- The 1877 Mitchell Map of Arizona and New Mexico is a significant cartographic representation of the region.
- It provides valuable insights into the geography and topography of the area during that time.
- The map showcases various landmarks, cities, rivers, and Native American territories.
- Understanding the historical context of the map is crucial to fully appreciate its significance.
The 1877 Mitchell Map of Arizona and New Mexico, also known as Geographicus Aznmmitchell1877, was created by Samuel Augustus Mitchell. Mitchell was a prominent American cartographer who produced many detailed and accurate maps during the 19th century.
This particular map was published in 1877, a time when Arizona and New Mexico were territories of the United States. It was a period of significant expansion and exploration in the American West. The map showcases the region’s geographic features and provides important historical insights into the area.
The 1877 Mitchell Map offers unique insights into the landscape and features of Arizona and New Mexico during that time. Some notable observations include:
- The depiction of major rivers like the Colorado River and Rio Grande, serving as crucial water sources for the region.
- Representation of important cities and settlements, such as Albuquerque, Tucson, and Santa Fe.
- Identification of Native American territories, emphasizing the cultural diversity and indigenous presence in the area.
- Visualized topography, including mountain ranges like the Sierra Madre, providing an understanding of the region’s physical characteristics.
Table of Relevant Facts
|Mexico gains independence from Spain, leading to Mexican control over Arizona and New Mexico.
|The Mexican-American War begins, resulting in the eventual cession of Arizona and New Mexico to the United States.
|Arizona Territory is established by the U.S. government.
|New Mexico becomes the 47th state of the United States.
1. What is the scale of the 1877 Mitchell Map of Arizona and New Mexico?
The scale of the map is not explicitly stated. However, based on the general cartographic standards of that time, it is likely a small-scale map providing an overview of the entire region.
2. Are all the cities depicted on the map still present today?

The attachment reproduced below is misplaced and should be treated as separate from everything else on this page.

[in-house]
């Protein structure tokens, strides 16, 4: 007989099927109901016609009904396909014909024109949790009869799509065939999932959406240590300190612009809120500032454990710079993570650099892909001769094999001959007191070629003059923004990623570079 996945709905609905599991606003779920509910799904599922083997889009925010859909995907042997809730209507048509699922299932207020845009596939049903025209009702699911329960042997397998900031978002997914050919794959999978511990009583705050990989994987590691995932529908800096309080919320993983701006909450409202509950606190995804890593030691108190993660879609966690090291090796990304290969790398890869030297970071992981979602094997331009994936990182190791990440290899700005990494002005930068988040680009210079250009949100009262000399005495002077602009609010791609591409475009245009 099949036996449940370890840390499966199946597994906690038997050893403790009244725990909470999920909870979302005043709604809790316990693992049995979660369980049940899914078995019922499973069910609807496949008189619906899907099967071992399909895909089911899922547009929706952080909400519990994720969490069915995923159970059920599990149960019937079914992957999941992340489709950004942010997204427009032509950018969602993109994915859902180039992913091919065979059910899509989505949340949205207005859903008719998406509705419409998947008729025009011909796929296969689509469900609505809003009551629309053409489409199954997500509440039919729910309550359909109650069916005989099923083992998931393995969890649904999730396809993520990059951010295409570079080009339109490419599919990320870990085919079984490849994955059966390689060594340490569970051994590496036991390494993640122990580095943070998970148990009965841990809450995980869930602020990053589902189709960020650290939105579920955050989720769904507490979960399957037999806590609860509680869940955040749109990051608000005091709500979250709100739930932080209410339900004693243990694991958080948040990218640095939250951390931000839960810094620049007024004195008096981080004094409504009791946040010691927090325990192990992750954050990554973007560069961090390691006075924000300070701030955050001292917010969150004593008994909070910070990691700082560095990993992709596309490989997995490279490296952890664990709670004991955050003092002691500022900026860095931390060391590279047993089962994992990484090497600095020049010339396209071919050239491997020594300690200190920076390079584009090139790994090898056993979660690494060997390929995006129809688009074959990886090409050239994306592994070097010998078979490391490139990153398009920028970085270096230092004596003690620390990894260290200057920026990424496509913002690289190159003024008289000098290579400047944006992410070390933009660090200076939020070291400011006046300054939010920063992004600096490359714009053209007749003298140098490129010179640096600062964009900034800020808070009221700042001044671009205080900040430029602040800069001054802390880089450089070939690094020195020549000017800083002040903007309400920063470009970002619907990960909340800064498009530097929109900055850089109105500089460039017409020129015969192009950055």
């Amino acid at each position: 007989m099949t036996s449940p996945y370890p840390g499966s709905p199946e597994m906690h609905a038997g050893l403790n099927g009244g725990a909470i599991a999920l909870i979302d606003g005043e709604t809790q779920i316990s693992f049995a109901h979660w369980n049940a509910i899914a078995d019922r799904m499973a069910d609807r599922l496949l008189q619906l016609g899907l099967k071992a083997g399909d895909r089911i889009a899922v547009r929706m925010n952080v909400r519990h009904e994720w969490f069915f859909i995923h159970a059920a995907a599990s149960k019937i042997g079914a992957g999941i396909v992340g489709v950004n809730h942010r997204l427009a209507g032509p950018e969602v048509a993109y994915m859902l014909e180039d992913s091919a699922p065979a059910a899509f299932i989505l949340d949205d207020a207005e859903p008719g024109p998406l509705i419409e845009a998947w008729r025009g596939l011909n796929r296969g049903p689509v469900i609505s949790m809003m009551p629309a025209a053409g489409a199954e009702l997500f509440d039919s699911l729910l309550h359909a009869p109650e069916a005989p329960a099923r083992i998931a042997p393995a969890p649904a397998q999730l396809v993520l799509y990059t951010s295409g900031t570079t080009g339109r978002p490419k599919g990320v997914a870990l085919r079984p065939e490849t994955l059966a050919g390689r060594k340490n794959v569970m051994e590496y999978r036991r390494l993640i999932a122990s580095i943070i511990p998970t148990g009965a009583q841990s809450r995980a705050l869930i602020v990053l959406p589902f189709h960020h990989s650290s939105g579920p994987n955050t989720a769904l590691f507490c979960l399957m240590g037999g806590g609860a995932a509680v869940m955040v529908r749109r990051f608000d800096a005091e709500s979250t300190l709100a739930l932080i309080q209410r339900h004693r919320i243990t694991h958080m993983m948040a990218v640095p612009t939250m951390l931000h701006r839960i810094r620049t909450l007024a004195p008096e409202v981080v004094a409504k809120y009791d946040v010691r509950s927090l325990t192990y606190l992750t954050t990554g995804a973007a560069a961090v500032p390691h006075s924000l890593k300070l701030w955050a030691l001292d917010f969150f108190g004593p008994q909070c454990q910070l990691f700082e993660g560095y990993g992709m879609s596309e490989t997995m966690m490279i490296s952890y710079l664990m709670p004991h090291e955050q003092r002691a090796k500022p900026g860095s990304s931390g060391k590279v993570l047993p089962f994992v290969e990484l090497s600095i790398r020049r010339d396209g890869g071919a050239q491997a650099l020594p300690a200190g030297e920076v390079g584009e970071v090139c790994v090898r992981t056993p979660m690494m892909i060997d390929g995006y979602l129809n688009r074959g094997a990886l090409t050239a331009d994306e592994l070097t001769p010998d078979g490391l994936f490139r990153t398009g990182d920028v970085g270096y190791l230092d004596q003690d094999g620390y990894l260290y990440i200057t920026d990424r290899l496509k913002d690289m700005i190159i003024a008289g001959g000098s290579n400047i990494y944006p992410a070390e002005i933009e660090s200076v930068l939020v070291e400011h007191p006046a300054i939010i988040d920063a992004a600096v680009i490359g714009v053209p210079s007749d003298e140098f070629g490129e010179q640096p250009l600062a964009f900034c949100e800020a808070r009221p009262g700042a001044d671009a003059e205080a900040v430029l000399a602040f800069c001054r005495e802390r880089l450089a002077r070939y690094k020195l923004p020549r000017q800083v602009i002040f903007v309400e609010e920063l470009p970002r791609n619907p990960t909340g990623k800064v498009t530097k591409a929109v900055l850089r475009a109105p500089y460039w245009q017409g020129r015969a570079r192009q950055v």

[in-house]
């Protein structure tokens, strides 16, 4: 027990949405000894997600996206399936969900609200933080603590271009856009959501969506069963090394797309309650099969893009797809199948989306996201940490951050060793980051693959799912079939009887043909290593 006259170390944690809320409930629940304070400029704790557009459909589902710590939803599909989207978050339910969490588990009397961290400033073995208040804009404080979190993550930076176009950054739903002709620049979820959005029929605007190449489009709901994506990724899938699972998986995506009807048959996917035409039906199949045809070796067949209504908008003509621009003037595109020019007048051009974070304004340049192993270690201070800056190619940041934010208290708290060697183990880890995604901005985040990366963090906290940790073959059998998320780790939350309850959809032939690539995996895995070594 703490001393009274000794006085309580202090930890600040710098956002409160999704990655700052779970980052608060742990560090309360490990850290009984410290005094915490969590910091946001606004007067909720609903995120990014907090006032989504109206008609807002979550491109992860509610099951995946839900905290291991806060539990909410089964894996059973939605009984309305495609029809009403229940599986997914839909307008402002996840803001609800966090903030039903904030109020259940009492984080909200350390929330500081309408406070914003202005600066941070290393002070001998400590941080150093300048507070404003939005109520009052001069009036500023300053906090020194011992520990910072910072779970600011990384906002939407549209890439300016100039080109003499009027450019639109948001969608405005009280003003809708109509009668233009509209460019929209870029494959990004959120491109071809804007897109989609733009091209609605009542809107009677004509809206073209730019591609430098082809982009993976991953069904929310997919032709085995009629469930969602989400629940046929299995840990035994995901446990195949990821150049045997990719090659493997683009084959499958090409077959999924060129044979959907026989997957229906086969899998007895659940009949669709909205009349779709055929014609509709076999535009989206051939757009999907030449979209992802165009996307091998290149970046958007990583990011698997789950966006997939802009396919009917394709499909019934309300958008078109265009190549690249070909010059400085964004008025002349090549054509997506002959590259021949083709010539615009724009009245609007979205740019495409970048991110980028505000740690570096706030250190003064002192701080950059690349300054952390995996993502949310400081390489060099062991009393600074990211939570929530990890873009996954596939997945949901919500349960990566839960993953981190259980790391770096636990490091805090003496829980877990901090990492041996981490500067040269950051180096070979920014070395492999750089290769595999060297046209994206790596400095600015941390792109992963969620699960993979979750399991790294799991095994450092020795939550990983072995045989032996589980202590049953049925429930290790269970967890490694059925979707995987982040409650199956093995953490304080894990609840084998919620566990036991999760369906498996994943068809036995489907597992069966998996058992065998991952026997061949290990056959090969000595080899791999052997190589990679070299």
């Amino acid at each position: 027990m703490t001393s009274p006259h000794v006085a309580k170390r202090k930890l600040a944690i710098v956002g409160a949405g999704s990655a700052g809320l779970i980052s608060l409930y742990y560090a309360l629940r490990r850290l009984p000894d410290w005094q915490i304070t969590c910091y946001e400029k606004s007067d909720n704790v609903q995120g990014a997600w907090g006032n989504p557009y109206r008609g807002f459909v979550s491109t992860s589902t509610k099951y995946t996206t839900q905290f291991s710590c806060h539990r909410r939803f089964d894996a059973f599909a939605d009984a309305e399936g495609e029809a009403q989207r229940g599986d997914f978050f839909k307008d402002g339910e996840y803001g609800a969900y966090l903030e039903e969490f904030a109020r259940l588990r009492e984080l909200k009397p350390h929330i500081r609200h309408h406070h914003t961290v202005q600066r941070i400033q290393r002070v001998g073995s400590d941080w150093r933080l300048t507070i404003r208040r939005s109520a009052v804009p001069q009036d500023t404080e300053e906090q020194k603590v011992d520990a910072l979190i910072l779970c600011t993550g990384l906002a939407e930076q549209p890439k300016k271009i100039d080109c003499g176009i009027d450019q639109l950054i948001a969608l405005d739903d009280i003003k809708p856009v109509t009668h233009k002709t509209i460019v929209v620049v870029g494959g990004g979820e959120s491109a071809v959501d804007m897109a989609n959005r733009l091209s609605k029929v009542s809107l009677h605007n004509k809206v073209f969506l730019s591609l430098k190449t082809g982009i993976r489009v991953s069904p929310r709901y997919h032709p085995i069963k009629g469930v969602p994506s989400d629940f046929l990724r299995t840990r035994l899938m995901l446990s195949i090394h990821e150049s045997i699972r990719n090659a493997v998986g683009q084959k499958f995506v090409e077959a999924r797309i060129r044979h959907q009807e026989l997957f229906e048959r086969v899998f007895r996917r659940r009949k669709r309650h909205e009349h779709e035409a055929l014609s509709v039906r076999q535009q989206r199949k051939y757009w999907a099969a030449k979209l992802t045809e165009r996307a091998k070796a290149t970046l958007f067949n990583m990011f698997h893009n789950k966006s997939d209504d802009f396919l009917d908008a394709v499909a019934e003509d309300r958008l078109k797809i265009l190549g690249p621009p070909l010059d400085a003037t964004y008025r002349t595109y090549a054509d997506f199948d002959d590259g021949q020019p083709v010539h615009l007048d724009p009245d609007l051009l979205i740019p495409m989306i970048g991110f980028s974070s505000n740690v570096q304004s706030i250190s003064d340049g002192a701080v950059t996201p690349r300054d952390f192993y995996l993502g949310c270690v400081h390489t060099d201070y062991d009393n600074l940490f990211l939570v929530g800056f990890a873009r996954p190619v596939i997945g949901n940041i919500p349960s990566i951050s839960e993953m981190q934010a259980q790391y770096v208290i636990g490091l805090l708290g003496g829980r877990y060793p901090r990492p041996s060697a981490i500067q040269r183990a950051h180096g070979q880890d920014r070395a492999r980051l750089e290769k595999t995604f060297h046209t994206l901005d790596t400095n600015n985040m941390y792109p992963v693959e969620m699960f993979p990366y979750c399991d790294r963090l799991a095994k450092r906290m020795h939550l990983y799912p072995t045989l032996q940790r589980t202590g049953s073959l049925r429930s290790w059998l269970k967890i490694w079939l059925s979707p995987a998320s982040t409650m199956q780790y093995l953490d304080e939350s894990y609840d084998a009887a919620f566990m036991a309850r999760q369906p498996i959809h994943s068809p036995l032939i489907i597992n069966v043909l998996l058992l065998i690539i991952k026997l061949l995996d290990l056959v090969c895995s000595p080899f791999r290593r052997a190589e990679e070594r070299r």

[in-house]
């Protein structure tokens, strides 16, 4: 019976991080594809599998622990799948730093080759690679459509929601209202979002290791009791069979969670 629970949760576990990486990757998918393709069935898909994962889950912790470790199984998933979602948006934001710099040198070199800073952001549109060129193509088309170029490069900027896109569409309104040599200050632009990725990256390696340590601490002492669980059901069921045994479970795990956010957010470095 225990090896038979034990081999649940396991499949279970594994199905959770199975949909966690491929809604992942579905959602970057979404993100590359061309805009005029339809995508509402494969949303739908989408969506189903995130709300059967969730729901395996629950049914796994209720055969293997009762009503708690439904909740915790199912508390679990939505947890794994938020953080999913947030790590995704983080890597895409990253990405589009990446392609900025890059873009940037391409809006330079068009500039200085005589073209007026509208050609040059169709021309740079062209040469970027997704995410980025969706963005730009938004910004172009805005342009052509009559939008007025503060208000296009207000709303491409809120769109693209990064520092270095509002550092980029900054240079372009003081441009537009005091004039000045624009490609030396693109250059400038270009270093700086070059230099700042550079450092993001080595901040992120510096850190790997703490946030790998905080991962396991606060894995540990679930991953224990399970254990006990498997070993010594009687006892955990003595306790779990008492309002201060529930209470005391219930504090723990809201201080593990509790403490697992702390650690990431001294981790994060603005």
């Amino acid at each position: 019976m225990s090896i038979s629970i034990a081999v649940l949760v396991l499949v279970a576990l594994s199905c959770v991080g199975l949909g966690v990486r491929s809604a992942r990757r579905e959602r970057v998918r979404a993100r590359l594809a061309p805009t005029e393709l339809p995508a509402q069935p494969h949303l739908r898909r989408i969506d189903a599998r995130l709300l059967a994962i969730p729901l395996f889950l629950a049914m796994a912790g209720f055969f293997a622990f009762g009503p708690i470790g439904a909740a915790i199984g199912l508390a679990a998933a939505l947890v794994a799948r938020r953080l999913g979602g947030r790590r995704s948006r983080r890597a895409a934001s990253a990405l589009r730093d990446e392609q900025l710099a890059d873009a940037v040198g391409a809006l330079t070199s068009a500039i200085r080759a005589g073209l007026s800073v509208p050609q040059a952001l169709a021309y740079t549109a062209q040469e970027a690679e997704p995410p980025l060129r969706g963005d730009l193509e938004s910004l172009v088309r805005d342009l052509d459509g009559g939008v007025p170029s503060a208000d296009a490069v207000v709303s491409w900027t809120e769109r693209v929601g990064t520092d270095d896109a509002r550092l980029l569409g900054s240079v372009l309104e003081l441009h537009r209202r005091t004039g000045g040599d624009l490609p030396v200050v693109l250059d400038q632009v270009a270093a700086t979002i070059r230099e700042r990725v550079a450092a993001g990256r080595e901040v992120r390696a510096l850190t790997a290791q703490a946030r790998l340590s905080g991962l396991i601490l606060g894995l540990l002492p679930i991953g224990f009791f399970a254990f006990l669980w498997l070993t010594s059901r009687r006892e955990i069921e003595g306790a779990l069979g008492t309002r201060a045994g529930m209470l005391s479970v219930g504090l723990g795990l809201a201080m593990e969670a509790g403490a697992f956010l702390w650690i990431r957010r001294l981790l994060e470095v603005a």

Many of the cities represented on the map, such as Albuquerque, Tucson, and Santa Fe, still exist today and have grown significantly in size and importance.
3. Were Native American territories accurately portrayed on the map?
While the map’s depiction of Native American territories provides a general overview, it is important to note that the boundaries and names assigned to these territories have evolved over time. Native American tribal lands are diverse, and their territorial claims have been subject to historical changes.
4. How does the 1877 Mitchell Map differ from modern maps of the same region?
Modern maps have much more precise and detailed representations of the geography and topography of Arizona and New Mexico. They incorporate advanced surveying techniques, satellite imagery, and cartographic advancements that were unavailable during the creation of the 1877 Mitchell Map.
5. Is the 1877 Mitchell Map of Arizona and New Mexico available for public viewing?
While the original 1877 Mitchell Map may be held in private collections or museums, digital copies and reproductions of the map can be found online, allowing public access to its contents.
6. What other maps did Samuel Augustus Mitchell create?
Samuel Augustus Mitchell created a wide range of maps, including maps of different U.S. states, countries, and continents. His maps were highly regarded for their accuracy and attention to detail.
7. How can the 1877 Mitchell Map be used today?
The 1877 Mitchell Map can be used as a historical reference for researchers, historians, and those interested in the history of Arizona and New Mexico. It provides insights into the region’s development, geography, and cultural heritage.
List of LSI Keywords
- Mitchell Map
- Arizona and New Mexico
- 1877 map
- Samuel Augustus Mitchell
- 19th century cartography
- American West exploration
- Colorado River
- Rio Grande
- Native American territories
- Sierra Madre
- Mexican-American War
- Arizona Territory
- New Mexico statehood